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CantFindAName
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#50
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There is nothing wrong at all with going to university at ANY age. It's not a failure in any way to attend later. Not everyone was fortunate enough to be able to afford uni right out of school, and perhaps an older person has decided that they will finally be able to follow their dream, or perhaps they had young children and it wasn't feasible to go until later. Perhaps they did start when they were 18/19 but had to leave for one of a million reasons and are returning to finish.

There's also those who will just go for the love of learning.

I'm in my 30s and just began a Master's via distance, which I know isn't the same as attending as an undergrad on campus, but it is never too late to learn. University and the new doors it opens in life aren't just for young people.
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Lucas86
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#51
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When you are above 45, I think it is weird to be student in university, everyone will consider you are a professor at first.
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Claire461
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#52
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I have been asked that same question by taxi drivers, lecturers and other people at uni. I'm used to it now.
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silversue
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#53
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I went to Cambridge at 37, did four years and in spite of running a home and caring for two young children obtained a 2.1. Age is in the mind . No Danny I didn't join pub crawls , not what I went to college for. I wanted to catch upon the education I was denied when I was younger. I'm now pushing 70 and did A level Latin this summer after studying independently .
P.S. Danny stop smoking; it's really bad news
Silversue
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ckelly93
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#54
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Honestly, you're never too old to do what you want to do in life.

Me and two other mature students are writing a blog about what it is like as a mature student too attend uni, plus other advice for students. Feel free to ask us anything!!

http://3oldstudents.blogspot.co.uk/
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annarchy.
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(Original post by marco14196)
At that age, its a beyond stupid idea. Maybe they're not worried about the debt because of how unlikely it is that they will ever repay it at that age. Im still annoyed with universities. The ONLY reason you should ever go to one is if you desire a career that demands a degree(e.g.medicine, some engineering). The vast majority left over should never consider going if they are just wanting to go for the experience/making friends/independence. If you go for those poor reasons, you're probably a half minded twit who thought it didnt matter what they study because they're parents told them "Do whatever you want because youll become rich" which is a total lie. University is the biggest scam of the 21st Century with the amount of student debt held internationally(going into the trillions now) and the high unemployment rates.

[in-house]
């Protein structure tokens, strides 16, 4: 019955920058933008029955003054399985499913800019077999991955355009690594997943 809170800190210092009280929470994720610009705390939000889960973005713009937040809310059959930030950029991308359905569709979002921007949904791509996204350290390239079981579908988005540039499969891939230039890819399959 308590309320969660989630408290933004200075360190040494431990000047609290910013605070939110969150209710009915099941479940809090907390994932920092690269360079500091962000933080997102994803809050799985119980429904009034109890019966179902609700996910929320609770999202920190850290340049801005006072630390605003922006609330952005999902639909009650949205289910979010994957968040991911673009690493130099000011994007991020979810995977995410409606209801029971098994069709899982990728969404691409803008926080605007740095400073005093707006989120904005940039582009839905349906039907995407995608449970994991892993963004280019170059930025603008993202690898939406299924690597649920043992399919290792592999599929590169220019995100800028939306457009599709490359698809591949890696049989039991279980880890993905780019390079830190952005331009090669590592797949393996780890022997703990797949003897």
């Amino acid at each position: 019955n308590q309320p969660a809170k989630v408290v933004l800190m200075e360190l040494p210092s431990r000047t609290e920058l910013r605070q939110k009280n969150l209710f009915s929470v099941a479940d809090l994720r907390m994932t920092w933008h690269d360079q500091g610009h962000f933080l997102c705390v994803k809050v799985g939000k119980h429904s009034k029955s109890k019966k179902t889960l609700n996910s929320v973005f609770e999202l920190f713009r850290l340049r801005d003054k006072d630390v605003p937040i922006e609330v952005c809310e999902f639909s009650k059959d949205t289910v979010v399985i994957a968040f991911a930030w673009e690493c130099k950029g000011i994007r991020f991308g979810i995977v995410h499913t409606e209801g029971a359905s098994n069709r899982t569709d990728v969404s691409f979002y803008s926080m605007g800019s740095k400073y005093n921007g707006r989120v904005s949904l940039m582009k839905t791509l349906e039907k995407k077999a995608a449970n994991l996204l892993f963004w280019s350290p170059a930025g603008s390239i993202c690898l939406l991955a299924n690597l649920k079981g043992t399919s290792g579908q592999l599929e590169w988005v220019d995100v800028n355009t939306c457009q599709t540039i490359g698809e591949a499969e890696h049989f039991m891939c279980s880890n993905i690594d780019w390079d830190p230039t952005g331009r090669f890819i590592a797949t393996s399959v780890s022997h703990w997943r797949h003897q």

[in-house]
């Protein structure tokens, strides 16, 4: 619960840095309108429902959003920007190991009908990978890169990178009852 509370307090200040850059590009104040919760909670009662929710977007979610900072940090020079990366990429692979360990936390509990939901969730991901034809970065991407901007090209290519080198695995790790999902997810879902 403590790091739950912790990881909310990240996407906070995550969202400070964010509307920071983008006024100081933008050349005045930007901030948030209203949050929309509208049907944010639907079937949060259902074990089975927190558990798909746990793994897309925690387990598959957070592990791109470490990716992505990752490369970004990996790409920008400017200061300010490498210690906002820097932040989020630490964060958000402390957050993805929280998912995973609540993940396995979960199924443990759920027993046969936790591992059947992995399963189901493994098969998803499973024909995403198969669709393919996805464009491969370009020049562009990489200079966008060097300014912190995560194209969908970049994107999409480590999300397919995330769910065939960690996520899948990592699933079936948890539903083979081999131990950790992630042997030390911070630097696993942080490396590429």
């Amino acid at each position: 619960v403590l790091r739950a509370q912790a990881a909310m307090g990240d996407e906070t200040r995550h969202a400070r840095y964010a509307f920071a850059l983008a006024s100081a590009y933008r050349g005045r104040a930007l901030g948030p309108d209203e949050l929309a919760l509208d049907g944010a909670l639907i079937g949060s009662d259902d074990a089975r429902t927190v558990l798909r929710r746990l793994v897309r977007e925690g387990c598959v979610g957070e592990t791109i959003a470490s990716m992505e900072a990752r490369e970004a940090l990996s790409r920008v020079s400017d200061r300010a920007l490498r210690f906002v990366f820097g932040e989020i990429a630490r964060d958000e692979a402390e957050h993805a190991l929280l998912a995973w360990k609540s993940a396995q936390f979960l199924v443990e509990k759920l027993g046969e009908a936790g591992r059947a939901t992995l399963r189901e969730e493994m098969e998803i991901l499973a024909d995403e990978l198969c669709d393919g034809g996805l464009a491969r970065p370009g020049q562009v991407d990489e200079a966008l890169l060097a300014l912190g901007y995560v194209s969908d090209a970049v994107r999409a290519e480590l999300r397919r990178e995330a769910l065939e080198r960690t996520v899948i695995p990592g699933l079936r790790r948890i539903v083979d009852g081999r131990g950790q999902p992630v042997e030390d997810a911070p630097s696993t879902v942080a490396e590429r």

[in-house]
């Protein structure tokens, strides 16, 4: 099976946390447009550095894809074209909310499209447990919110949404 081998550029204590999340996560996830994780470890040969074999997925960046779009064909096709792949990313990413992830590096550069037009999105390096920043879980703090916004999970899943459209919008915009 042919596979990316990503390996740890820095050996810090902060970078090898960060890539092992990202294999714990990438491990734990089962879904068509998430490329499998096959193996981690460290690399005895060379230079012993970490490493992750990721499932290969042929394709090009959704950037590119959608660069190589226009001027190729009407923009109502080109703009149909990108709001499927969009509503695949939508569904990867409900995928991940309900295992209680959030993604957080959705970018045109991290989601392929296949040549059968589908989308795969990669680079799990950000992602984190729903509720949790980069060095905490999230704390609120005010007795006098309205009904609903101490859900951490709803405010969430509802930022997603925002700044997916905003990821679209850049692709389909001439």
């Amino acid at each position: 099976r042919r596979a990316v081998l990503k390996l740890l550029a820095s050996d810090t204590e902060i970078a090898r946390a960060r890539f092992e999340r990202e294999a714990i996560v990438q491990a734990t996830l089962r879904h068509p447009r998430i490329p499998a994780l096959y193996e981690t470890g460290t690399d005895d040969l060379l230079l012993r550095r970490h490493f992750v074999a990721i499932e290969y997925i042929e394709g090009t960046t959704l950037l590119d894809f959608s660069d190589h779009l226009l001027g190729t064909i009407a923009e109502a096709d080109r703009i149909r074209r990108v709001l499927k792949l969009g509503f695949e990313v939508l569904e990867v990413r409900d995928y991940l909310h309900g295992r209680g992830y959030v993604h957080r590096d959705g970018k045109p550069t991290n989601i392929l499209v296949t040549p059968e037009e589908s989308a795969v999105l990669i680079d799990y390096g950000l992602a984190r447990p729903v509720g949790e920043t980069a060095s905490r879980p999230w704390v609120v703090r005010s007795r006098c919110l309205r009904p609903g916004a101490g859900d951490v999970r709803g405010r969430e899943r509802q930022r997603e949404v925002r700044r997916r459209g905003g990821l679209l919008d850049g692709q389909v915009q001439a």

I think your view is completely narrow-minded tbh. The majority of young graduates that go to university have been told by institutions that they will have better job prospects if they go. I'm at university because I enjoy the subject I do and I hope to go into such work. Professions will not take you seriously without a degree (an example: social work or something similar). The people who are older and go to university are probably there not for job prospects but because they want to better their knowledge and do something different with their lives. This thread is about OLDER people going to university and you seem to be ranting about young people. I don't really understand what point you're getting across if i'm honest.
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lancsgirl
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#56
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I have just started by second year as an undergraduate and I will be 52 next week! Having spent 30+ years wishing I had got a better education, I decided to do something about it. I admit i am doing it mainly for my own self esteem. It really is the best thing I have ever done, yes I am a lot older than most, but there are plenty of more mature students about and I am proud to be different! I would say to anyone worrying about age, just go for it, you'll not regret it!
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Costalo
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#57
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When you're in the ground.
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Neil Harvey
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#58
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Fear kills, and in this case it can come from other people - colleagues, co-students etc who have a negative view. Don't listen to others' negativity. I'll tell you why. At RBS there was a Client Executuve job advertised with an upper age limit of 25. Being 27 I thought I was too old. My mates agreed. Later on, the Marketing Director took me to one side and said "Why didn't you go for it? We would have given you the job" Words which forever make me feel like Homer Simpson.

So, ignore upper age limits, but do lower your expectations when you apply to avoid feeling dissapointed. Remember that age limits are for 'employees' only. Those who work for themselves / run their own companies do not have to put up with this BS.
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Cocolat
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My advice is when choosing a course to study, go for the ones that leads to a professional job for example, medicine, teaching, social work and so on. No one is ever too old to get employed through these jobs. Bank jobs and all that, they require younger ones to help them with sales and so on. Teachers never get too old to teach, doctors never get too old to perform a surgery or can be GP doctors who just sit on their ass to prescribe medical drugs.
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Ethereal21foreva
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#60
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After 30, but most people have valid excuses of why they started late.